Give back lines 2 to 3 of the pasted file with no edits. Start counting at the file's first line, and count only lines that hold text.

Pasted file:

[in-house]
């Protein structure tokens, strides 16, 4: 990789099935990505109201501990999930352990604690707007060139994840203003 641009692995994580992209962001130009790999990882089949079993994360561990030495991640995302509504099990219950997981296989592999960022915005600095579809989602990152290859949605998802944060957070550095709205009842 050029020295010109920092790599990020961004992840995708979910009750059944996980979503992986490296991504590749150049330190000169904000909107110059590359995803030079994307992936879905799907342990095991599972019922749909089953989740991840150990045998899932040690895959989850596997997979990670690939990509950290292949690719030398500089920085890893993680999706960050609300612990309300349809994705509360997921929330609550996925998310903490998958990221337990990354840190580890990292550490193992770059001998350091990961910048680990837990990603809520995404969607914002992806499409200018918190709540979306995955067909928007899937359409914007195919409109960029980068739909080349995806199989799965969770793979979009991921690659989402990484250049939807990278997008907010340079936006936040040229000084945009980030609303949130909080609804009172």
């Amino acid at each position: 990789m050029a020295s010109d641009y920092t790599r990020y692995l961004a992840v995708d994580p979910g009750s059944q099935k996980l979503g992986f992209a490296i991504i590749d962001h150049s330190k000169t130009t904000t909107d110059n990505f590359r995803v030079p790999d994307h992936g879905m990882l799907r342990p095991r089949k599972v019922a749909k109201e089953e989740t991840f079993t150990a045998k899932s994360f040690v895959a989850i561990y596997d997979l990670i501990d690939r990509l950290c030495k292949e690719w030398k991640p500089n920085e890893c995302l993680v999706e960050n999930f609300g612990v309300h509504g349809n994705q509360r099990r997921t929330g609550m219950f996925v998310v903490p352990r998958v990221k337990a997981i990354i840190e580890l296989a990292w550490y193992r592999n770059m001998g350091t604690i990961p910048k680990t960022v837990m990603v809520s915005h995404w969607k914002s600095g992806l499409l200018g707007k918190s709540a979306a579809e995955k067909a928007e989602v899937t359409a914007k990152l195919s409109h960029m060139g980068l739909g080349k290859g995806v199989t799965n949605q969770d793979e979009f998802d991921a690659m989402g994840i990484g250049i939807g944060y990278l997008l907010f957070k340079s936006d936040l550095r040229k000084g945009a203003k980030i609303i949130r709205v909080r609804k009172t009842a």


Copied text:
């Protein structure tokens, strides 16, 4: 990789099935990505109201501990999930352990604690707007060139994840203003 641009692995994580992209962001130009790999990882089949079993994360561990030495991640995302509504099990219950997981296989592999960022915005600095579809989602990152290859949605998802944060957070550095709205009842 050029020295010109920092790599990020961004992840995708979910009750059944996980979503992986490296991504590749150049330190000169904000909107110059590359995803030079994307992936879905799907342990095991599972019922749909089953989740991840150990045998899932040690895959989850596997997979990670690939990509950290292949690719030398500089920085890893993680999706960050609300612990309300349809994705509360997921929330609550996925998310903490998958990221337990990354840190580890990292550490193992770059001998350091990961910048680990837990990603809520995404969607914002992806499409200018918190709540979306995955067909928007899937359409914007195919409109960029980068739909080349995806199989799965969770793979979009991921690659989402990484250049939807990278997008907010340079936006936040040229000084945009980030609303949130909080609804009172």
């Amino acid at each position: 990789m050029a020295s010109d641009y920092t790599r990020y692995l961004a992840v995708d994580p979910g009750s059944q099935k996980l979503g992986f992209a490296i991504i590749d962001h150049s330190k000169t130009t904000t909107d110059n990505f590359r995803v030079p790999d994307h992936g879905m990882l799907r342990p095991r089949k599972v019922a749909k109201e089953e989740t991840f079993t150990a045998k899932s994360f040690v895959a989850i561990y596997d997979l990670i501990d690939r990509l950290c030495k292949e690719w030398k991640p500089n920085e890893c995302l993680v999706e960050n999930f609300g612990v309300h509504g349809n994705q509360r099990r997921t929330g609550m219950f996925v998310v903490p352990r998958v990221k337990a997981i990354i840190e580890l296989a990292w550490y193992r592999n770059m001998g350091t604690i990961p910048k680990t960022v837990m990603v809520s915005h995404w969607k914002s600095g992806l499409l200018g707007k918190s709540a979306a579809e995955k067909a928007e989602v899937t359409a914007k990152l195919s409109h960029m060139g980068l739909g080349k290859g995806v199989t799965n949605q969770d793979e979009f998802d991921a690659m989402g994840i990484g250049i939807g944060y990278l997008l907010f957070k340079s936006d936040l550095r040229k000084g945009a203003k980030i609303i949130r709205v909080r609804k009172t009842a």